Civic society groups and media organisations in Zimbabwe have spoken of
how the country has suffered from a lack of information after the
closure of The Daily News and they have all called for its return,
writes Torby Muturikwa.

Journalists and lawyers gathered in Harare recently to mark the fourth year of the closure of the two titles published by the Associated Newspapers of Zimbabwe (ANZ), The Daily News and Daily News On Sunday.

Both papers were closed by the government in September 2003 in terms of the Access to Information and Protection of Privacy Act (AIPPA).

Misa Zimbabwe legal officer Wilbert Mandinde, said: "We still insist that AIPPA is bad law. Our position remains the same and clear that we do not need statutory regulation. This law has brought misery to Zimbabweans.

"Accreditation and registration which is conditional is unwarranted and an affront to freedom of expression. Today we make an appeal to government to repeal AIPPA and bring back The Daily News.”

He said the government is responsible for creating the paucity of information, from which it has benefited.

Mandinde said: "Four years on as of this day Tuesday, 11 September 2007, the matter is still pending before the courts as the ANZ continues with its fight to be duly registered and licenced to resume publication as required under the restrictive AIPPA in what can easily pass as the longest unresolved court cases in Zimbabwe's judicial history.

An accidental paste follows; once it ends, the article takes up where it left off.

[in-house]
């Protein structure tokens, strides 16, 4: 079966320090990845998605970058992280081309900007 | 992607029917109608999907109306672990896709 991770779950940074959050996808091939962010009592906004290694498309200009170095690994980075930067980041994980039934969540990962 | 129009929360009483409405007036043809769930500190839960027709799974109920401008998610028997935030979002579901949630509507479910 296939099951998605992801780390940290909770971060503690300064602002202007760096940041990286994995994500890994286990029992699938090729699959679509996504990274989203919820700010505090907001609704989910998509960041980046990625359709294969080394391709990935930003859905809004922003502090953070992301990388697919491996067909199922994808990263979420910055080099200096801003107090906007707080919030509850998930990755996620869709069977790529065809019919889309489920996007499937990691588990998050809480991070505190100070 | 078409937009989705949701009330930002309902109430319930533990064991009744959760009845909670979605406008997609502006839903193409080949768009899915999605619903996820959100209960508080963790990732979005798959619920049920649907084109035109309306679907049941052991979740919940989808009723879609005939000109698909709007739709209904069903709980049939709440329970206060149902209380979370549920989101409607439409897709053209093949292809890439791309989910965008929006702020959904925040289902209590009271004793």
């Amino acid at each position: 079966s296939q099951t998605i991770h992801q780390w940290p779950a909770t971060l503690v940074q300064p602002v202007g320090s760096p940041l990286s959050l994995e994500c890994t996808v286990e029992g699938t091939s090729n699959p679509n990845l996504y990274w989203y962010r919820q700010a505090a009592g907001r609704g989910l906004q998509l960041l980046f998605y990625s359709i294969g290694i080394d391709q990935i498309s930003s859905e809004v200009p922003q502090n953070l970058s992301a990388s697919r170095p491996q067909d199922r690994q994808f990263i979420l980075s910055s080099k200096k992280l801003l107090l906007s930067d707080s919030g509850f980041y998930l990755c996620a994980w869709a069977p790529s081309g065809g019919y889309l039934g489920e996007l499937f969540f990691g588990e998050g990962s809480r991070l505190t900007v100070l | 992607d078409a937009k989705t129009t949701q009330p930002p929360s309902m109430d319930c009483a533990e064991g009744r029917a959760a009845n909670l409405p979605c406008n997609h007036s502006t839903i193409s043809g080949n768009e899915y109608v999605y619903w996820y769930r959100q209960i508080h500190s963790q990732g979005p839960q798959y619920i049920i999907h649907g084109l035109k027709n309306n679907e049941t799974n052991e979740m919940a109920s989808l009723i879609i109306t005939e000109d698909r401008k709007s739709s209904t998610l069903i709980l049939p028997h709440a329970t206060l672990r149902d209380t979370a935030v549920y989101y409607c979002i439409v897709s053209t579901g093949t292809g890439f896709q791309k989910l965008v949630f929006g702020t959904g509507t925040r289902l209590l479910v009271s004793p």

"Many a reader of the popular Daily News looks back with nostalgia to the pulsating reportage by its dedicated editorial team as they fulfilled their journalistic roles as the thermometers and stethoscopes of the country's daily socio-economic, political and cultural temperature and pulse."

Andrew Moyse, director of the Media Monitoring Project of Zimbabwe (MMPZ) said recent pronouncements by the government that it would appoint an independent commission to deal with the registration of The Daily News, was a stage act.

Moyse said:" It's all a stage act. The government wants to be seen as complying with the SADC principles and guidelines on democratic elections. The minister (of information) was given 30 days and they have already elapsed."

He said the absence of The Daily News has killed the quality of journalism as demonstrated by shoddy stories with poor grammar.

The Zimbabwe Lawyers for Human Rights (ZLHR) said they had kept their heads up in hope that The Daily News will still re-appear.

"The fight is still on. We are going into an election and yet we don't have an independent daily paper. Our heads are still up and we still believe The Daily News will come back," said ZLHR's Dzimbahwe Chimbga.

Since its closure on September 12 2003 when armed Police stormed into the offices of the ANZ, The Daily News has recorded 42 cases with both The High Court and The Supreme Court. The paper has since lost its equipment worth millions of rands and has no offices after the remaining staff were evicted in central Harare early this year.